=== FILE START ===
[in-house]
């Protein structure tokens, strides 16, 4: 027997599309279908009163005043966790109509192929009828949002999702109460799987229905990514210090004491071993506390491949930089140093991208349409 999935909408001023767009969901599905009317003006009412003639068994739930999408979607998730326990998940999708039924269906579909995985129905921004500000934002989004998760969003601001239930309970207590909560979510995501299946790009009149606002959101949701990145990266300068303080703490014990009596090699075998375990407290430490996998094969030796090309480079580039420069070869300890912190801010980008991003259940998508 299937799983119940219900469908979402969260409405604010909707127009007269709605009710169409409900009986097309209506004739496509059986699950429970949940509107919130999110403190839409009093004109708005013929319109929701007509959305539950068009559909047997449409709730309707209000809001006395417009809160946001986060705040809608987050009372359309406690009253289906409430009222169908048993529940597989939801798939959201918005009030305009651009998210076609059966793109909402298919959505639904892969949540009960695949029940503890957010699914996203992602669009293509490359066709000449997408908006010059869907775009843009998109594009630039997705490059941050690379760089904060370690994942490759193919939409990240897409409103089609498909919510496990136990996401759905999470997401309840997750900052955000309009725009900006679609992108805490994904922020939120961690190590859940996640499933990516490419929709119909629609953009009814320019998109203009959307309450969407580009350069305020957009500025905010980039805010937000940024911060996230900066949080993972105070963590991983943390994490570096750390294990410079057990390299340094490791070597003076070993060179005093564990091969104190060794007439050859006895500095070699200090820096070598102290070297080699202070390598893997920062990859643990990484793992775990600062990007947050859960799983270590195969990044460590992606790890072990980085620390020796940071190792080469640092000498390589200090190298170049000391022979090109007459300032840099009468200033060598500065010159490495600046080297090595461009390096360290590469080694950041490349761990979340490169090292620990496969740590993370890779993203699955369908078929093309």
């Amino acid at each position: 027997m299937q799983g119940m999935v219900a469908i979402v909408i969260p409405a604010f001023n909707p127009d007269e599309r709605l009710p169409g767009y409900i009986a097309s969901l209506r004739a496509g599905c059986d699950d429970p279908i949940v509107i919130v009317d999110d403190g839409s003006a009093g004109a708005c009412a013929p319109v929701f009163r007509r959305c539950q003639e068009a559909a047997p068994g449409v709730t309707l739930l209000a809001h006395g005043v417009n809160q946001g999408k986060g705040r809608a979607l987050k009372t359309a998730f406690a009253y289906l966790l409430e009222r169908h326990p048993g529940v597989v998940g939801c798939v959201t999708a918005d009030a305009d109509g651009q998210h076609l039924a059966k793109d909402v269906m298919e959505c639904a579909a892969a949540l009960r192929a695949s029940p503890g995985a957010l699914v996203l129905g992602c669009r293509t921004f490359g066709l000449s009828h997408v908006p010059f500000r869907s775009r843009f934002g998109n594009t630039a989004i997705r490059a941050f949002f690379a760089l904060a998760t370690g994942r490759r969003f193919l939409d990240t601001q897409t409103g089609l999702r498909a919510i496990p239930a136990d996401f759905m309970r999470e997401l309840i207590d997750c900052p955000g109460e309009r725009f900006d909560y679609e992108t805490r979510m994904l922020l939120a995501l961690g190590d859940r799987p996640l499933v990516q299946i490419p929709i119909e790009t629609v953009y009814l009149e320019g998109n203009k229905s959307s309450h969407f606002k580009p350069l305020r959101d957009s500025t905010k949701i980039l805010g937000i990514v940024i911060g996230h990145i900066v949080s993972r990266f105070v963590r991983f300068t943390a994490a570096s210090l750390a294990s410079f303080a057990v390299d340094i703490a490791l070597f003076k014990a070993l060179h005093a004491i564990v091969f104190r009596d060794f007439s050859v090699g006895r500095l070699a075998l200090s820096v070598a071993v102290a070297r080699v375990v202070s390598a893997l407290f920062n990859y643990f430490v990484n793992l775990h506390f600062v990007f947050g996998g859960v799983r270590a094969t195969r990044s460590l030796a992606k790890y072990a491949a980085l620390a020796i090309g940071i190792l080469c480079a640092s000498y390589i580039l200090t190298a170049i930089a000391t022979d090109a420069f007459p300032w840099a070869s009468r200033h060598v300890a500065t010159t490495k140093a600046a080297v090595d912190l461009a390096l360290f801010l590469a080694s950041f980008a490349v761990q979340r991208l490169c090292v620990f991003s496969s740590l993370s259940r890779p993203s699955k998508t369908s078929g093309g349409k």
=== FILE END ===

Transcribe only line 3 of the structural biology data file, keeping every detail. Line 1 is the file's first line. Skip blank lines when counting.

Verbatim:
């Amino acid at each position: 027997m299937q799983g119940m999935v219900a469908i979402v909408i969260p409405a604010f001023n909707p127009d007269e599309r709605l009710p169409g767009y409900i009986a097309s969901l209506r004739a496509g599905c059986d699950d429970p279908i949940v509107i919130v009317d999110d403190g839409s003006a009093g004109a708005c009412a013929p319109v929701f009163r007509r959305c539950q003639e068009a559909a047997p068994g449409v709730t309707l739930l209000a809001h006395g005043v417009n809160q946001g999408k986060g705040r809608a979607l987050k009372t359309a998730f406690a009253y289906l966790l409430e009222r169908h326990p048993g529940v597989v998940g939801c798939v959201t999708a918005d009030a305009d109509g651009q998210h076609l039924a059966k793109d909402v269906m298919e959505c639904a579909a892969a949540l009960r192929a695949s029940p503890g995985a957010l699914v996203l129905g992602c669009r293509t921004f490359g066709l000449s009828h997408v908006p010059f500000r869907s775009r843009f934002g998109n594009t630039a989004i997705r490059a941050f949002f690379a760089l904060a998760t370690g994942r490759r969003f193919l939409d990240t601001q897409t409103g089609l999702r498909a919510i496990p239930a136990d996401f759905m309970r999470e997401l309840i207590d997750c900052p955000g109460e309009r725009f900006d909560y679609e992108t805490r979510m994904l922020l939120a995501l961690g190590d859940r799987p996640l499933v990516q299946i490419p929709i119909e790009t629609v953009y009814l009149e320019g998109n203009k229905s959307s309450h969407f606002k580009p350069l305020r959101d957009s500025t905010k949701i980039l805010g937000i990514v940024i911060g996230h990145i900066v949080s993972r990266f105070v963590r991983f300068t943390a994490a570096s210090l750390a294990s410079f303080a057990v390299d340094i703490a490791l070597f003076k014990a070993l060179h005093a004491i564990v091969f104190r009596d060794f007439s050859v090699g006895r500095l070699a075998l200090s820096v070598a071993v102290a070297r080699v375990v202070s390598a893997l407290f920062n990859y643990f430490v990484n793992l775990h506390f600062v990007f947050g996998g859960v799983r270590a094969t195969r990044s460590l030796a992606k790890y072990a491949a980085l620390a020796i090309g940071i190792l080469c480079a640092s000498y390589i580039l200090t190298a170049i930089a000391t022979d090109a420069f007459p300032w840099a070869s009468r200033h060598v300890a500065t010159t490495k140093a600046a080297v090595d912190l461009a390096l360290f801010l590469a080694s950041f980008a490349v761990q979340r991208l490169c090292v620990f991003s496969s740590l993370s259940r890779p993203s699955k998508t369908s078929g093309g349409k």